Lately I've been making a lot of ceramic bees using a press mold I made from a dead bee that I found last fall. Thanks to my friend and colleague Leah Samuelson, I have a second bee to work from. (If any of you want to send me any dead bees you happen to find, please send me an email).
Anyway, having a new specimen gave me the opportunity to document the process. I'm not sure if this will be a particularly enticing DIY project, but just in case here's how to go about making your very own plaster mold from a bee (or anything else small enough to fit in a plastic cup). There are other, more sophisticated (and more expensive) ways of making a mold from a small object, but I like the fact that this way is quick, easy, and a little messy.
You need two plastic cups, some plaster (you can get 25 lb bags from big box hardware stores), some oil soap (grocery store), a paint brush, some tweezers, and a bee.
Step 1 is to "paint" your bee with oil soap- this helps keep it from sticking to the plaster (it will stick anyways, due to the small legs and wings, but this will still make it easier to remove it when your done). I also cut one of the plastic cups down to make it easier to work with, but that's not necessary.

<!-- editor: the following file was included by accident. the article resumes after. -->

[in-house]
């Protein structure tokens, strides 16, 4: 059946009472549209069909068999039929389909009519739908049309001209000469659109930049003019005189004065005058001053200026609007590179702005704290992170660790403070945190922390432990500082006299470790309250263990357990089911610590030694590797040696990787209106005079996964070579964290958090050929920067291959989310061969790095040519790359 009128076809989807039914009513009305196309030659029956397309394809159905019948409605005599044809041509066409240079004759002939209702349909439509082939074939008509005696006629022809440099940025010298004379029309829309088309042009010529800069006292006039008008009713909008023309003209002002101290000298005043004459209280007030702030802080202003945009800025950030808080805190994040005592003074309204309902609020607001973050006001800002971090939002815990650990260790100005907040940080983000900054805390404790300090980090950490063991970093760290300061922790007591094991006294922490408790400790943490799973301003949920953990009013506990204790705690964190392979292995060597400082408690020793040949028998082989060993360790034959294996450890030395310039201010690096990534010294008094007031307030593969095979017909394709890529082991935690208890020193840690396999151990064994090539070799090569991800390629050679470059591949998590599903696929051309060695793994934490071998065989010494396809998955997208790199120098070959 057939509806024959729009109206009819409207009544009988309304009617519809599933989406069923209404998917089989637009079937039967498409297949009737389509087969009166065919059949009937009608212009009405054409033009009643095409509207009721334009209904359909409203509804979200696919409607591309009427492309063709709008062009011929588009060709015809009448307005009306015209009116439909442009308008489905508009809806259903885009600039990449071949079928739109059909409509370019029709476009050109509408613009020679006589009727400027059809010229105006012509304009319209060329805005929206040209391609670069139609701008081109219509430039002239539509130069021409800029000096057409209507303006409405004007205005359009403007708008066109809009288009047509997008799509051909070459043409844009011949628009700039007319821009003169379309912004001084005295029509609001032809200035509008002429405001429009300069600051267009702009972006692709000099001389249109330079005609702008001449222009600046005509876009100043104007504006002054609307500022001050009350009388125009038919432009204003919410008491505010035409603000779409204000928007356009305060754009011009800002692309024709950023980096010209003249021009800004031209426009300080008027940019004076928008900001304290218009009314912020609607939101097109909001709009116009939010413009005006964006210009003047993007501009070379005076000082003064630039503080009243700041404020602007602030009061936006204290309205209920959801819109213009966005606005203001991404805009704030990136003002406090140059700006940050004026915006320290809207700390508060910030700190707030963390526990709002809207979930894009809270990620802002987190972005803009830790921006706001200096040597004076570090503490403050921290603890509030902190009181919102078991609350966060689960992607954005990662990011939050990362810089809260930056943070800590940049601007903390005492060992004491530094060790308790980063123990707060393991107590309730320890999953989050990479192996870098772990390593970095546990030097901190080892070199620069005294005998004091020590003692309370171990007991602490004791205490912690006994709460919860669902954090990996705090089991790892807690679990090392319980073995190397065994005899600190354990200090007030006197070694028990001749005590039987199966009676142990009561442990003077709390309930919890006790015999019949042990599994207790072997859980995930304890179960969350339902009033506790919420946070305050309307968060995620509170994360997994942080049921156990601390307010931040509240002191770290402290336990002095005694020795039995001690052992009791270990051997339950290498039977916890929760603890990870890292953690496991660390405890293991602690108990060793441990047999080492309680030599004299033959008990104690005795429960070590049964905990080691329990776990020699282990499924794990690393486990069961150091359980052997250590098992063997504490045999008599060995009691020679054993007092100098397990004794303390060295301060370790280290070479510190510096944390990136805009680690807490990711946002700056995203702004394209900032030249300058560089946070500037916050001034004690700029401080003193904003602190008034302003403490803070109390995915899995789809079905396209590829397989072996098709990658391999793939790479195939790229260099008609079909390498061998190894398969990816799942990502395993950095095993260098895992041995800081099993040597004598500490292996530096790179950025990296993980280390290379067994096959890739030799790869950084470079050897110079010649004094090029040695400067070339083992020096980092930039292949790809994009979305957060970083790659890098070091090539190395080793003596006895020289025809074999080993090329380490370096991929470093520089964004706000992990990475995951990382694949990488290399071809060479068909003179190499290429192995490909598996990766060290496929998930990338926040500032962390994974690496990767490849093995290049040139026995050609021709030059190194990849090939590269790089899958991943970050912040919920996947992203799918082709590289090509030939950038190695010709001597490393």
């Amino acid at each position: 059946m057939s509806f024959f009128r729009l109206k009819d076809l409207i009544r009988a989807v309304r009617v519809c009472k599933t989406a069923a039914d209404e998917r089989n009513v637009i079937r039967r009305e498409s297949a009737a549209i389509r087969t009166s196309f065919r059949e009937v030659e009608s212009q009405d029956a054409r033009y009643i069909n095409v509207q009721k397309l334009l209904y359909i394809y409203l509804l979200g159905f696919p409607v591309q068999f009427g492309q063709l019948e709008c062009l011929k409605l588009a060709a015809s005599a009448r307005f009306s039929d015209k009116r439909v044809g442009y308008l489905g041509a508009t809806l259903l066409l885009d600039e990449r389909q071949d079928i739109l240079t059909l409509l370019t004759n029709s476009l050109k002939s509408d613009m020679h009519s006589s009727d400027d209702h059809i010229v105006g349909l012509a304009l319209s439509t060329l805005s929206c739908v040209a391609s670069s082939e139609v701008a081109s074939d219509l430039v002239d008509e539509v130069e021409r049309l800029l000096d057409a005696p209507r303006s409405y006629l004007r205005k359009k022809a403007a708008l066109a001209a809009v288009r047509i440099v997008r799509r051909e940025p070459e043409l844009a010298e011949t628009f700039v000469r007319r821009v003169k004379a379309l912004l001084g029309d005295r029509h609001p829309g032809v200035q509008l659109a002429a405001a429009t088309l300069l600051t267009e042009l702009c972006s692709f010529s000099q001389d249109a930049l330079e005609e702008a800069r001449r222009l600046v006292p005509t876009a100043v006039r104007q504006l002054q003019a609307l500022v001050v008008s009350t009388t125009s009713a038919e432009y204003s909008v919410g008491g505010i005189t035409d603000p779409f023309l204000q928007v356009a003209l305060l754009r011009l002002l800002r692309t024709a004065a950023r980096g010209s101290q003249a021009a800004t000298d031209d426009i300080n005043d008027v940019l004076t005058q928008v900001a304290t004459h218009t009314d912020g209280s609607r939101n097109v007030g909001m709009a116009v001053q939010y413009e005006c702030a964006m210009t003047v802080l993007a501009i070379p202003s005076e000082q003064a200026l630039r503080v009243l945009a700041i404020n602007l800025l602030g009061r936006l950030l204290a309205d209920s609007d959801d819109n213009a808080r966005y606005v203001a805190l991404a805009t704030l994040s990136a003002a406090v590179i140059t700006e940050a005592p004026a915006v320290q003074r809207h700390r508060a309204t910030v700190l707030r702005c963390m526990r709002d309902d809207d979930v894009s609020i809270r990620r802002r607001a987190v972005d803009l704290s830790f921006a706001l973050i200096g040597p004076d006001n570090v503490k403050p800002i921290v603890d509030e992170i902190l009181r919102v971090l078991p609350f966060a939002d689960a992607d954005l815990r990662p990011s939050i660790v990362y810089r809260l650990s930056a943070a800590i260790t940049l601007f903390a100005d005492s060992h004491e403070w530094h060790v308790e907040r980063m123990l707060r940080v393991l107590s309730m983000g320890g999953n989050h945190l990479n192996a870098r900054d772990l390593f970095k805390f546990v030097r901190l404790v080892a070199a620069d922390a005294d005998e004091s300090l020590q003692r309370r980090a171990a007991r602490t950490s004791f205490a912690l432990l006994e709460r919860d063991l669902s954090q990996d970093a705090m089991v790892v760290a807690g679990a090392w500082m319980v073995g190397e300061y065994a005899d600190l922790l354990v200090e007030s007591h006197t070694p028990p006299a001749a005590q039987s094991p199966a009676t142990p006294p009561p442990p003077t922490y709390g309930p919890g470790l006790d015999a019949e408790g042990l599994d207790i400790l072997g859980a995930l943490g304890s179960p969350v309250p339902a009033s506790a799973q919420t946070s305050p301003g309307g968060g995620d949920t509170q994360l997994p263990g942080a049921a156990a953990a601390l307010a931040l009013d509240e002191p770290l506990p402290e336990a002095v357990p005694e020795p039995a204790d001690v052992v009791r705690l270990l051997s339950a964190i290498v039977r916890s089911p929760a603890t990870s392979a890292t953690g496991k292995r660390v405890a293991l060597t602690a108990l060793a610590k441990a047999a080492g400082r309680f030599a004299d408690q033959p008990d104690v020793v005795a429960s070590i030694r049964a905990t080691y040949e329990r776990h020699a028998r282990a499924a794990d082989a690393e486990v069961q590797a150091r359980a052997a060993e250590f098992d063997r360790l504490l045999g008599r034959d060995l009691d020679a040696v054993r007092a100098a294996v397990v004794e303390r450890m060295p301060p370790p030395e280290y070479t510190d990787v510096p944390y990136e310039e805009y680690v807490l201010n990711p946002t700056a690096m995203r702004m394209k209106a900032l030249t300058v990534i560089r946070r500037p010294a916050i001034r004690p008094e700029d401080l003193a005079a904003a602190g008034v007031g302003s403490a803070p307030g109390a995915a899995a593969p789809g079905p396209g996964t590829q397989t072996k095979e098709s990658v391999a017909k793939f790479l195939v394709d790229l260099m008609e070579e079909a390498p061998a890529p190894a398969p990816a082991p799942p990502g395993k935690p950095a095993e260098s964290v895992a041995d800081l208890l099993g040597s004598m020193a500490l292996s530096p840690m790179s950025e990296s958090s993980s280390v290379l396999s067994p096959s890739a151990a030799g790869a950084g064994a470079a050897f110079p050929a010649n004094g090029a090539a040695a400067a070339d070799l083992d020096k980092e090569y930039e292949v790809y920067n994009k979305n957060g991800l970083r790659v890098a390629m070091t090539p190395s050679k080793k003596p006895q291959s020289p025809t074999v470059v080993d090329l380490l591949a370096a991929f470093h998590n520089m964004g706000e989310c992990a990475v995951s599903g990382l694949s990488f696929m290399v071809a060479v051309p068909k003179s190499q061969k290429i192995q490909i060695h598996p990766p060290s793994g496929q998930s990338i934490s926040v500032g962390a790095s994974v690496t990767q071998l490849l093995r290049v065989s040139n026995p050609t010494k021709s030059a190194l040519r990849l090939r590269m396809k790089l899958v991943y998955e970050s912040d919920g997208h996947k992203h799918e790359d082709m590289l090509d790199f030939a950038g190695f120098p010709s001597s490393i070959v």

Next, make up enough plaster to fill half the cup mold. I make enough to make the mold about 1.5" deep. I also mix the plaster to a thick, pudding-like consistency. The thicker, the faster it sets, so you may want to test that out. As soon as I pour the plaster I use tweezers to carefully place the bee "belly-down" into the plaster, gently pushing it about 1/2 way into the plaster.
Professional tip: when the plaster gets to a "jello" consistency, use you finger to make two half-circle indentions in the plaster. These will serve as "keys" which will allow the mold to always line up accurately. These are not critical for a mold this size, and the grooves from the cup can help align the mold if it is not keyed.
Once the bottom half of the mold is completely dry, use the brush to paint the surface of the mold and the bee (again) with oil soap. This will keep the top half of the mold from sticking to the bottom half. Don't forget! (been there, done that). Mix up fresh plaster and pour cover the top of the bee by at least 1/2" (I shoot for 1").
That's it. Let the plaster set overnight, then cut open the cup and pry apart (it might be a little stuck- I usually use a screwdriver to wedge it open. To use as a press mold, put a gumball-sized piece of clay in the mold and squeeze shut. removing it is tricky, but you'll get the hang of it. I'll post more pictures tomorrow (once the mold is dry). Enjoy!
the studio chair
A place for me to ramble on when I need to take a break.